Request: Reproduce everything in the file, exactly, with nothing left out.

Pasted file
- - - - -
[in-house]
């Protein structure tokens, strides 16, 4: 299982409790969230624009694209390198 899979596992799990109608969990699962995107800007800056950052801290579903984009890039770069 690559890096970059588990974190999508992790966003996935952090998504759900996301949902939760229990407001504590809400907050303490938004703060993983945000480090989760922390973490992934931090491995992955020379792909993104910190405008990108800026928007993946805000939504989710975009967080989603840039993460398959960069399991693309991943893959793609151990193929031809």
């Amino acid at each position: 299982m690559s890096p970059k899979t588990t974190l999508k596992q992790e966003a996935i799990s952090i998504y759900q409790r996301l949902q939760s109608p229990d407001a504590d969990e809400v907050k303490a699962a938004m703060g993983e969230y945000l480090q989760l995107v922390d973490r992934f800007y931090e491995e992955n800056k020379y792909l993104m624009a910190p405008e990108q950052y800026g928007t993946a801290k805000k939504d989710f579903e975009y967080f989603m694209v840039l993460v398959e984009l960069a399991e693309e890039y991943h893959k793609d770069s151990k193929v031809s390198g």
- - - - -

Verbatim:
[in-house]
């Protein structure tokens, strides 16, 4: 299982409790969230624009694209390198 899979596992799990109608969990699962995107800007800056950052801290579903984009890039770069 690559890096970059588990974190999508992790966003996935952090998504759900996301949902939760229990407001504590809400907050303490938004703060993983945000480090989760922390973490992934931090491995992955020379792909993104910190405008990108800026928007993946805000939504989710975009967080989603840039993460398959960069399991693309991943893959793609151990193929031809």
């Amino acid at each position: 299982m690559s890096p970059k899979t588990t974190l999508k596992q992790e966003a996935i799990s952090i998504y759900q409790r996301l949902q939760s109608p229990d407001a504590d969990e809400v907050k303490a699962a938004m703060g993983e969230y945000l480090q989760l995107v922390d973490r992934f800007y931090e491995e992955n800056k020379y792909l993104m624009a910190p405008e990108q950052y800026g928007t993946a801290k805000k939504d989710f579903e975009y967080f989603m694209v840039l993460v398959e984009l960069a399991e693309e890039y991943h893959k793609d770069s151990k193929v031809s390198g």